Unique Customer Service Programs
Little Known Training Secret!
How long does it take before "the honeymoon is over" for one of your company's new accounts? How many weeks or months does it take before their salesperson stops treating them like a new client, and starts taking them for granted? The answer to that question is going to tell you a whole lot about your value per account, not to mention your long-term profitability.
Too many salespeople are experts at bringing in new business, and just as quick to let those same customers slip away. It's actually an easy dynamic to understand: in most companies, producers are rewarded for bringing in new money; other tasks, like paperwork and customer service, take them away from that (or so they think), and so they neglect them to keep looking for bigger commission checks.
The problem with that thinking, of course, is that the biggest and best sales don't usually come from new accounts - they come from established clients who know, like, and trust us. By letting buyers slip away, salespeople are trading away their most valuable resources for shot at a smaller, quicker sale.
The best way to address this is by teaching customer service programs and ongoing sales training programs. If that's not something your company or department has done really in the past, then it's probably a good sign that you're long overdue. The very best sales people, the superstars that generate monster accounts and enormous commission checks, are also masters at customer service programs. They end up that way partly because they truly enjoy working with their clients and want the best for them, but also because they realize that serving your existing customer base is the surest path to riches.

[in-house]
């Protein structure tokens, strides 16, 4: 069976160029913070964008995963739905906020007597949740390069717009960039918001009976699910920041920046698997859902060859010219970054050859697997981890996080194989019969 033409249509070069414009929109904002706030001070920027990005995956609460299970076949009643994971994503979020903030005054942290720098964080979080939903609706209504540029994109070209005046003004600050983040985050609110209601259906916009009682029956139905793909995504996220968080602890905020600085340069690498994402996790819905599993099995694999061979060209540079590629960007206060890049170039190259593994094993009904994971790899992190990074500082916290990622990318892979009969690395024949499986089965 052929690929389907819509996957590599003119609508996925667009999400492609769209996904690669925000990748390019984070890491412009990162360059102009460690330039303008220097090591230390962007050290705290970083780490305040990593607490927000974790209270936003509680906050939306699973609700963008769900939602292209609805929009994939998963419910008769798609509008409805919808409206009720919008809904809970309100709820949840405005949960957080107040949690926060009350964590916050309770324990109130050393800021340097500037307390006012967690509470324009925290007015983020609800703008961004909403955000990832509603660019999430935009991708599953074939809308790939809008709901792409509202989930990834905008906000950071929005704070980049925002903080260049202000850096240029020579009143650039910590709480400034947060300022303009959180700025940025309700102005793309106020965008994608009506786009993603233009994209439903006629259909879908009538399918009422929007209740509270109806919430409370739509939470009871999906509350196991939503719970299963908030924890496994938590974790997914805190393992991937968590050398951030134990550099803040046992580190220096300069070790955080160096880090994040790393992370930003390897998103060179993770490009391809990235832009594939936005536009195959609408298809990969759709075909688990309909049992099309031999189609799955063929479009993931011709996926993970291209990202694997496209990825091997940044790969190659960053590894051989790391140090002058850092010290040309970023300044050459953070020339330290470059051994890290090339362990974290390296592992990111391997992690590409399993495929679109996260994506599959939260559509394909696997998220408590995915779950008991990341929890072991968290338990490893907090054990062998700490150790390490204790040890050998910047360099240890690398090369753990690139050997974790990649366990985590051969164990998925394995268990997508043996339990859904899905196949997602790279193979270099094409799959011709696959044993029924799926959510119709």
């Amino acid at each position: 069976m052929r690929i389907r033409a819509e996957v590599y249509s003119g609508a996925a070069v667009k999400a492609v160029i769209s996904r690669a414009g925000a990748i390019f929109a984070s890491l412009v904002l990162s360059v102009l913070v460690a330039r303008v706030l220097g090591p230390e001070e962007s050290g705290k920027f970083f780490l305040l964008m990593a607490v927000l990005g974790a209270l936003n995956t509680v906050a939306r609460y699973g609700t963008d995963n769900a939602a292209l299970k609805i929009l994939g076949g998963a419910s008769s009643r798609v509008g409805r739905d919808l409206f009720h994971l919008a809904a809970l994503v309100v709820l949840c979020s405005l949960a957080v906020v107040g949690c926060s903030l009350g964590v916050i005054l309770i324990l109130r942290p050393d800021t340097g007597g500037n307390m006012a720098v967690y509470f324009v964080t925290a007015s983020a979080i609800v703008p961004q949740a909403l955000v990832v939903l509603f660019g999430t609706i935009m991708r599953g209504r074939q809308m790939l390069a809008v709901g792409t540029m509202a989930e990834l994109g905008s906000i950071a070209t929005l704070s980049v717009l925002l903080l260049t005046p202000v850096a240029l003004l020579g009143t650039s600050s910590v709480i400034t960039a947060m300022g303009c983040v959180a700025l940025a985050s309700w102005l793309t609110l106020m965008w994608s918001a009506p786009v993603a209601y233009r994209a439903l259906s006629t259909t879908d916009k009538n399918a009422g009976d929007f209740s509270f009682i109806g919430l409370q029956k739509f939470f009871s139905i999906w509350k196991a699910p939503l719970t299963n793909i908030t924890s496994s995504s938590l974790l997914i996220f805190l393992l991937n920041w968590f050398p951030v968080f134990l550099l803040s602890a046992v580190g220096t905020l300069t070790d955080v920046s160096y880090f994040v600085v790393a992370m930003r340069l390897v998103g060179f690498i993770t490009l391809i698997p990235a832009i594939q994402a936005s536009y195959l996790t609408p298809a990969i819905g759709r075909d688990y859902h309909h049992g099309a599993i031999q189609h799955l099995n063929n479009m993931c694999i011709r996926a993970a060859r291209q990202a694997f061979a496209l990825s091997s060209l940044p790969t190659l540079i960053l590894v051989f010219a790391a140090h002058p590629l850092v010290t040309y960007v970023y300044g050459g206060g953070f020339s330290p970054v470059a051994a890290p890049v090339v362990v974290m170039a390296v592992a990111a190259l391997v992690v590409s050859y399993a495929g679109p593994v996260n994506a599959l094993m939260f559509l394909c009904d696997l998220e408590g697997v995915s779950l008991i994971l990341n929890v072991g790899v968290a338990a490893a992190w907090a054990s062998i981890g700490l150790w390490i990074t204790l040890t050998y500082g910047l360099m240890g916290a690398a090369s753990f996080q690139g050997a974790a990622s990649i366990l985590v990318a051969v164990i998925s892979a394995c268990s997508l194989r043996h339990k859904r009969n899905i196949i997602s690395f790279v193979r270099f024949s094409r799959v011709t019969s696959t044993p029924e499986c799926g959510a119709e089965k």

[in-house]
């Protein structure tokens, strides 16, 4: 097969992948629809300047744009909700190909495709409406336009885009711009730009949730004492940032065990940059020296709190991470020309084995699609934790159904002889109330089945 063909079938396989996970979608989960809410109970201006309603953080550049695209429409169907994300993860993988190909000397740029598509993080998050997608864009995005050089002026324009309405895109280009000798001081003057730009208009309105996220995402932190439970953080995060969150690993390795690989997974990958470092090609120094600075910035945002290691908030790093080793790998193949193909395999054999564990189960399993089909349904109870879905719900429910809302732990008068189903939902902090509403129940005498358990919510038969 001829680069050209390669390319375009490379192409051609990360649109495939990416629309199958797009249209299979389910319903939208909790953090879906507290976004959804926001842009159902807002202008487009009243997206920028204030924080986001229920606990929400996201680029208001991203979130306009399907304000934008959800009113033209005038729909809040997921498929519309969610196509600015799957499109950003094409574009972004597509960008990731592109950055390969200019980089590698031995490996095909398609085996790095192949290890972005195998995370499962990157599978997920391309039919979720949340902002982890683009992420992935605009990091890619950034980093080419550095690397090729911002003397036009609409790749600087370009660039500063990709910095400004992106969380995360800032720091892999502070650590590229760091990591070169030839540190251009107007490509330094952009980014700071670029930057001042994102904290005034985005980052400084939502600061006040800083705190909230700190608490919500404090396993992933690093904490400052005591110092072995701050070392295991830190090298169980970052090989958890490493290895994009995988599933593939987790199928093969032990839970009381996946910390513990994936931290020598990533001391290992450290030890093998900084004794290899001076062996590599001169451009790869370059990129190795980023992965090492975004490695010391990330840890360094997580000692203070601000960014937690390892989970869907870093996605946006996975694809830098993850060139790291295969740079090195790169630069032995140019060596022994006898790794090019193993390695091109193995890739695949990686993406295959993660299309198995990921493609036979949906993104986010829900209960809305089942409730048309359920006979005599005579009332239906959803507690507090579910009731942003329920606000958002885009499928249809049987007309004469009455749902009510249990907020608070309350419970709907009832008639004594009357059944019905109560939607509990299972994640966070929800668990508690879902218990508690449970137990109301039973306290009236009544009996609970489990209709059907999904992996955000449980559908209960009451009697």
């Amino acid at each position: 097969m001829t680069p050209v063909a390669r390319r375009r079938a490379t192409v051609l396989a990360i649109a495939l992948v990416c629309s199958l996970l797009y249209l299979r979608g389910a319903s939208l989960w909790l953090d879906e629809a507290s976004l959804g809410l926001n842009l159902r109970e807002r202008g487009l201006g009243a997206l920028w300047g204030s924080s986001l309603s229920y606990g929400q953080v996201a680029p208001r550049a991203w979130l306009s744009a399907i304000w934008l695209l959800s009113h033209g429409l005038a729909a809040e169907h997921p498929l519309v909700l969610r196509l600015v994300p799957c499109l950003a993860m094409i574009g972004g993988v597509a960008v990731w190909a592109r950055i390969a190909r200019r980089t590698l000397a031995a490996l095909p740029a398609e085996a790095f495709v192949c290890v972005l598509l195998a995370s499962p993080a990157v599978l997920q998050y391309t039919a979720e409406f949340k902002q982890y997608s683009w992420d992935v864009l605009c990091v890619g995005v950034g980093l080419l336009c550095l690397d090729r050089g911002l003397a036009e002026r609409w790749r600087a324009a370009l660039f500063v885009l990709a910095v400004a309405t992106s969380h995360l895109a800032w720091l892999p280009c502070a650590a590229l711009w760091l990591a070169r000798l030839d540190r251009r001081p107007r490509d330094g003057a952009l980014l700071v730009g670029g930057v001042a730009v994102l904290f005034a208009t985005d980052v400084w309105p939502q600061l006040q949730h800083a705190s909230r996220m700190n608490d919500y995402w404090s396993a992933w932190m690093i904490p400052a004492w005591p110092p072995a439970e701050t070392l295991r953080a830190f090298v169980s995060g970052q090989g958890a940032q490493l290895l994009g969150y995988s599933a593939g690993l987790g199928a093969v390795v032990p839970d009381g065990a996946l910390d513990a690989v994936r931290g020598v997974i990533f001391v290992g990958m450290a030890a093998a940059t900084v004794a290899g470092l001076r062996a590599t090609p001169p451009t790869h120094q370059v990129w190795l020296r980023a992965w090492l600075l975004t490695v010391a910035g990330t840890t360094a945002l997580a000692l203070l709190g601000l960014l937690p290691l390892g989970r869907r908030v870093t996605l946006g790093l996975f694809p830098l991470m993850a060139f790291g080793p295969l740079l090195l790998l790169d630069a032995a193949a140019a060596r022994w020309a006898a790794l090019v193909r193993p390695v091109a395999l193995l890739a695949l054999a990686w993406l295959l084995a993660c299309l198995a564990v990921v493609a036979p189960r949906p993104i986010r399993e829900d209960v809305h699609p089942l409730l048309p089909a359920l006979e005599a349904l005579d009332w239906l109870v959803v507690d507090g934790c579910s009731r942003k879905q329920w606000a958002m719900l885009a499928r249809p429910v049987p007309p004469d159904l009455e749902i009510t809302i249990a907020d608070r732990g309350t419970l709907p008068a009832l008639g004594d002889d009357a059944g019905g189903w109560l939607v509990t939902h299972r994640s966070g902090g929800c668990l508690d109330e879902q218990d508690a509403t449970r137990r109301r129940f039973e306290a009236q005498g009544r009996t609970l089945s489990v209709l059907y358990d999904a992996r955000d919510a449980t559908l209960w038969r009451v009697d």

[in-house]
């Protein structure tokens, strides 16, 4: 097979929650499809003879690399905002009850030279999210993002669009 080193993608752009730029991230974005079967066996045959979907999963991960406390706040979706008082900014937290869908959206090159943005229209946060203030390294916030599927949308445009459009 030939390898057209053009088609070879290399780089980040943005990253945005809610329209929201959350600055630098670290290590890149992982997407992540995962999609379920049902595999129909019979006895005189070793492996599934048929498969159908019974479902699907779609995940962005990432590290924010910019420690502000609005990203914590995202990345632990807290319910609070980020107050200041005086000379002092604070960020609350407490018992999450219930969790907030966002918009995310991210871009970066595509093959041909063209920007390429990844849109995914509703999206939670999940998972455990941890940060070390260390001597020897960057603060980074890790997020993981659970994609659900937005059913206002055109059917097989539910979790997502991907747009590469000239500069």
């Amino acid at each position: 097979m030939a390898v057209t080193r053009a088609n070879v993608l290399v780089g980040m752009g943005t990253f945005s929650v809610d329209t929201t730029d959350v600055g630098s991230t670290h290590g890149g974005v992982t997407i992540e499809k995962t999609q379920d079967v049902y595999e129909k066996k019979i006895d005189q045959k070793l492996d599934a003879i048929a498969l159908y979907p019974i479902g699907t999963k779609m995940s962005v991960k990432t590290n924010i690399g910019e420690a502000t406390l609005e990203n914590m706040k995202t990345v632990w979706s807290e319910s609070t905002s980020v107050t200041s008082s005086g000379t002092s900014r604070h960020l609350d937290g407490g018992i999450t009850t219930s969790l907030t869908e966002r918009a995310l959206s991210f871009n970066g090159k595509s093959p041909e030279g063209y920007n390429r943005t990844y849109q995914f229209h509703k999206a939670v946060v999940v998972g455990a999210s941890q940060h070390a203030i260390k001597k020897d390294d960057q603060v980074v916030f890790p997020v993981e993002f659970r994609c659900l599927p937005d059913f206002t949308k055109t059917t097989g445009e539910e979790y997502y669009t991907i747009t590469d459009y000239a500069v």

Good customer service training for your salespeople has a strong carryover effect in the future. Besides losing fewer of their existing accounts, your producers might also find that they have a much easier time generating referrals. That's because satisfied clients generally aren't won over by low prices or fancy presentation: they come to appreciate a person or vendor they can trust when things don't go as planned. In other words, the toughest "customer service problems" usually represent the biggest chances to generate future sales.
Customer service is a core selling skill. Like prospecting or closing, it's something you should be sure youre coaching your sales staff on regularly. A sales team with poor customer service skills will never perform spectacularly for more than a few months at a time; but one that does the hard work of deepening client relationships will only become more successful over time.